Sri Lanka is an unusual case amongst less developed countries in which the level of health is of an exceptionally high quality, particularly in the face of a lack of economic development and low national product per person. In Sri Lanka’s case, the infant mortality rate in 2016 was 70 deaths per 1,000 births, according to the World Bank’s dataset on infant mortality. But thanks to a targeted investment on anti-malaria, family nutrition and immunisation programs, as well as concentrated spending on the supply of clean, piped-water through Sri Lanka’s public health programme, the government reduced the infant mortality rate to 20 deaths in every 1,000 birthday by the 1980’s.

A comprehensive health plan for the country was not the only factor is protecting newborn babies. In the 1980s 37 per cent of women were illiterate. Those figures have transformed to a point where Sri Lanka now has one of the highest literacy rates among developing countries, especially for women where 91.7 per cent of women in the country can read and write.  It was this rise in education levels for women that was inextricably linked to a lowering of infant mortality rates in Sir Lanka.

Applying those lessons to Pakistan

Targeting Rural areas

According to Pakistan’s health demographic survey from 2013, the infant mortality rates in the country are 30 per cent higher in rural areas than urban areas. Therefore, Pakistan’s new Prime Minister must target health and social care spending in the rural, underdeveloped and remote areas of the country. Healthcare facilities, skilled birth attendants, and health infrastructure, like in the case of the Maldives, should be targeted first.

Source: Pakistan Health Demographic Surveys 1990, 2007 & 2013 | Graph constructed by author

Targeted Education Spending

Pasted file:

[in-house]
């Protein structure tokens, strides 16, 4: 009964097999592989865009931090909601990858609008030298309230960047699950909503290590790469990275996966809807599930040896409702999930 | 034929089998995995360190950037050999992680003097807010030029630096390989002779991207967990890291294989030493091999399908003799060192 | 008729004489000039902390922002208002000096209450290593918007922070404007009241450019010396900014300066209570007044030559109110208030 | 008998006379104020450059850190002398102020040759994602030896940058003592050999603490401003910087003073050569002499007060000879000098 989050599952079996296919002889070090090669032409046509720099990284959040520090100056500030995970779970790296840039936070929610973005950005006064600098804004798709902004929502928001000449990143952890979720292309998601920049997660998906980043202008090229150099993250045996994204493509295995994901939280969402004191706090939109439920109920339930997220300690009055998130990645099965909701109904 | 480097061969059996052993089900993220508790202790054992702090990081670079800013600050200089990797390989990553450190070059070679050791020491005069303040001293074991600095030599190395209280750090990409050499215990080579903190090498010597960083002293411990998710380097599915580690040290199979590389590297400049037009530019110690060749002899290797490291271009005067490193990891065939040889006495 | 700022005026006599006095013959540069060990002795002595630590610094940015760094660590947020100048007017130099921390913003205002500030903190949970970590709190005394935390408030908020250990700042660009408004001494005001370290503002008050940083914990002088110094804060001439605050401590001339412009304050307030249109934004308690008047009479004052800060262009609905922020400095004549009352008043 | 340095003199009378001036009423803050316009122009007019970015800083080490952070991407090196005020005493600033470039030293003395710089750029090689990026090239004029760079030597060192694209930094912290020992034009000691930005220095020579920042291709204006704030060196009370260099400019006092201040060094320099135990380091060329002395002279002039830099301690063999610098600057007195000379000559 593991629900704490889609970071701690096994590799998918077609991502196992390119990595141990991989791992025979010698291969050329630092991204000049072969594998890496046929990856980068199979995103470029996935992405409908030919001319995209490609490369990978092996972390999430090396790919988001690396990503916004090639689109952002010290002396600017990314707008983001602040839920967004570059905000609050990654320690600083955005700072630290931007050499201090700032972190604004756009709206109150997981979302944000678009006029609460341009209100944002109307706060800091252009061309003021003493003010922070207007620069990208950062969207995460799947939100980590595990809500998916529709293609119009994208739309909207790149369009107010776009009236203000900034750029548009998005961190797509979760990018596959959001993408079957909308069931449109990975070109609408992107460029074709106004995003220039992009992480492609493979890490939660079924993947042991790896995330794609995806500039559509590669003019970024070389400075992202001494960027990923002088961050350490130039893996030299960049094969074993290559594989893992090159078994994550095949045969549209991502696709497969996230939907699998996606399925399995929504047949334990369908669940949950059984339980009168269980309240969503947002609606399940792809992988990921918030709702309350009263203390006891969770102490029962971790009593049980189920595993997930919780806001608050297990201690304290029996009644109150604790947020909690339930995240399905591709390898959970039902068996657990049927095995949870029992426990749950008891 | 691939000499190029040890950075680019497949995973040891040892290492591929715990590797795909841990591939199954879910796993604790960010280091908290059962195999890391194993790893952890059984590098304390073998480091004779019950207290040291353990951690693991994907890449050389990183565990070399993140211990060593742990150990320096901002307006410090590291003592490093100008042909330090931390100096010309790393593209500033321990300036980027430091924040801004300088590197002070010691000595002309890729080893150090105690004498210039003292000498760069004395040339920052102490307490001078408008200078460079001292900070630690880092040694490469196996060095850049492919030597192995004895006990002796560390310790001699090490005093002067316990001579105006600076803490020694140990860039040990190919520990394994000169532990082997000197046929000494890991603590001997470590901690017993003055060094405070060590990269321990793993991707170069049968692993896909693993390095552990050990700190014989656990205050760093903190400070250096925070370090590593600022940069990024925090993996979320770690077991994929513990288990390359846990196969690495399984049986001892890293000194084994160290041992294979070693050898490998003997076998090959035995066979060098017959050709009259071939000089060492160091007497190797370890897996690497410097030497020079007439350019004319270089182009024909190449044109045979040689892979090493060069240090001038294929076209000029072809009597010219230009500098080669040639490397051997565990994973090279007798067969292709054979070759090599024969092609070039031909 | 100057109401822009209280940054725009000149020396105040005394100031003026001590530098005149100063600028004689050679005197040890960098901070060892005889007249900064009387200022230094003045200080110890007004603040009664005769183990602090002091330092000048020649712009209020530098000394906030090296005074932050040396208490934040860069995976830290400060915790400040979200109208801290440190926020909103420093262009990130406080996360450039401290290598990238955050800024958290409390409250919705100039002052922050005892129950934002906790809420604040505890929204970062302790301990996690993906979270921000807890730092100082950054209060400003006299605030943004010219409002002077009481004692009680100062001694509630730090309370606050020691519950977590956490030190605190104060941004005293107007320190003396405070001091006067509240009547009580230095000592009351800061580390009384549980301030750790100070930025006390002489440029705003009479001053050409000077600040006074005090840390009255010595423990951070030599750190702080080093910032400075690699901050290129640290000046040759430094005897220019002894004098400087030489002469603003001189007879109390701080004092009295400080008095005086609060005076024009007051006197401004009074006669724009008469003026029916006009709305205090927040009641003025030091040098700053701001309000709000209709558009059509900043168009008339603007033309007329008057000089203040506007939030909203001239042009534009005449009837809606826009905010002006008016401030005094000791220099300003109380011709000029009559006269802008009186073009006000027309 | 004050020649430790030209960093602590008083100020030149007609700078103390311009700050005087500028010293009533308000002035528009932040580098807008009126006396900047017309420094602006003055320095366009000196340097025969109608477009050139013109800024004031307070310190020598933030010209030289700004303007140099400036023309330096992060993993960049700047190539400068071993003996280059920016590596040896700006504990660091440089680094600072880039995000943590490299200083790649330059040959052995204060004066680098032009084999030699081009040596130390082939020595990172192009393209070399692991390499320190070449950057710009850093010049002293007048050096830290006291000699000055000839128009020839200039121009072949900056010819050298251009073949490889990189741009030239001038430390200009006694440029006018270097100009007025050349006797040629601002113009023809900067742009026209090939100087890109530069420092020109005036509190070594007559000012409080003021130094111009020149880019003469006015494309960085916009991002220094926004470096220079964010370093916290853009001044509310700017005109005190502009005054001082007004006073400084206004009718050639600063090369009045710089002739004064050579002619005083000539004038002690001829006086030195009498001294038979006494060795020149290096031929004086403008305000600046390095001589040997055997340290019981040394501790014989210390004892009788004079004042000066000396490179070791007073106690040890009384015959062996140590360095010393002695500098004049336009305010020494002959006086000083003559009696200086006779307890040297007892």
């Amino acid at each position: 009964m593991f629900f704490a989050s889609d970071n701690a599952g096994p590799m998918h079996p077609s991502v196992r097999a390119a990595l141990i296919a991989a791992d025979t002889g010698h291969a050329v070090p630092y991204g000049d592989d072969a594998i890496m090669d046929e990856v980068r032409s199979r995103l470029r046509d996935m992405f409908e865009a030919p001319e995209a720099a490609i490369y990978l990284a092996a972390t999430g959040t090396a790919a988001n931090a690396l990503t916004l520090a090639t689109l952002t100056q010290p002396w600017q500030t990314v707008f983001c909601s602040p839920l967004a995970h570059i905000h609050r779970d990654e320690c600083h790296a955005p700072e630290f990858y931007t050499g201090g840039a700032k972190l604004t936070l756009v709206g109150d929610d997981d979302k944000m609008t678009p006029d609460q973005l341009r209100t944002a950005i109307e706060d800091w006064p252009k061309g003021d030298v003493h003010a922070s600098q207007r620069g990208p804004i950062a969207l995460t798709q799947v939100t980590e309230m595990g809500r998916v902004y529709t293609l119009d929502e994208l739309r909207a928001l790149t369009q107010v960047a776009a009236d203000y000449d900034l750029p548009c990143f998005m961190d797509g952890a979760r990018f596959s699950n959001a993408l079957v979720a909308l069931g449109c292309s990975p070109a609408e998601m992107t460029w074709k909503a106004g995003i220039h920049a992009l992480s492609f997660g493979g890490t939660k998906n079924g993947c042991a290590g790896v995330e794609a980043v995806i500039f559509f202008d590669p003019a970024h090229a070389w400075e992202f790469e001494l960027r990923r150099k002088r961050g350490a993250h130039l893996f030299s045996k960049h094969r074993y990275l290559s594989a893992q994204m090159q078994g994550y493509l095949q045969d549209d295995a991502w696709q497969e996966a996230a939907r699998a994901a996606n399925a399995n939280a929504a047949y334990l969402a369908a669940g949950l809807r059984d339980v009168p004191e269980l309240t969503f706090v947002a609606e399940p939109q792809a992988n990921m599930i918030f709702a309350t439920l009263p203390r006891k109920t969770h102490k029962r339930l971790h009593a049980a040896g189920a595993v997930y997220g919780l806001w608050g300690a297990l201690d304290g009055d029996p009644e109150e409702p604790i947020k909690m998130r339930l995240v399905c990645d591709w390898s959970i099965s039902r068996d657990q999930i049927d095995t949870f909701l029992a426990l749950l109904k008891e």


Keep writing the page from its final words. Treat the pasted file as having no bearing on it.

Imran Khan must also invest in programs that offer opportunities for women to learn about the risks associated with childbirth. In Pakistan, the female literacy rate is currently just 45 per cent. According to the country’s health demographic survey from 2013, mothers in Pakistan who have no formal education are more likely to have higher infant mortality rates: the figures for this group is 85 deaths per 1,000 births, whereas, the rate for mothers who have taken secondary education is nearly half at 42.

Source: Pakistan Health Demographic Surveys 1990, 2007 & 2013 | Graph constructed by author

Targeted Spending on those earning the least

Finally, according to the country’s health demographic survey from 2013, infant mortality rates are 43 per 1,000  for the highest income quintile whereas for the bottom income quintile that number is 90. Therefore, along with targeted rural area, the government must focus their investments for those who earn the least in Pakistan.

Source: Pakistan Health Demographic Surveys 2007 & 2013 | Graph constructed by author

The success the Maldives and Sri Lanka have had in lowering their infant mortality rates have been based on targeted interventions that look to help the most vulnerable mothers in society. Pakistan could have similar successes to their South Asia neighbours, but Imran Khan needs to think very seriously about how to reprioritise his government’s spending. The Prime Minister doesn’t have to look too far away for ideas. For Pakistan, there is hope close to home.

This article gives the views of the author, and not the position of the South Asia @ LSE blog, nor of the London School of Economics. Please read our comments policy before posting.

Abid Rehman is a PhD Fellow in Economics and Visiting Faculty Member at the School of Social Sciences and Humanities at the National University of Sciences and Technology in Islamabad, Pakistan.  

 

Print Friendly, PDF & Email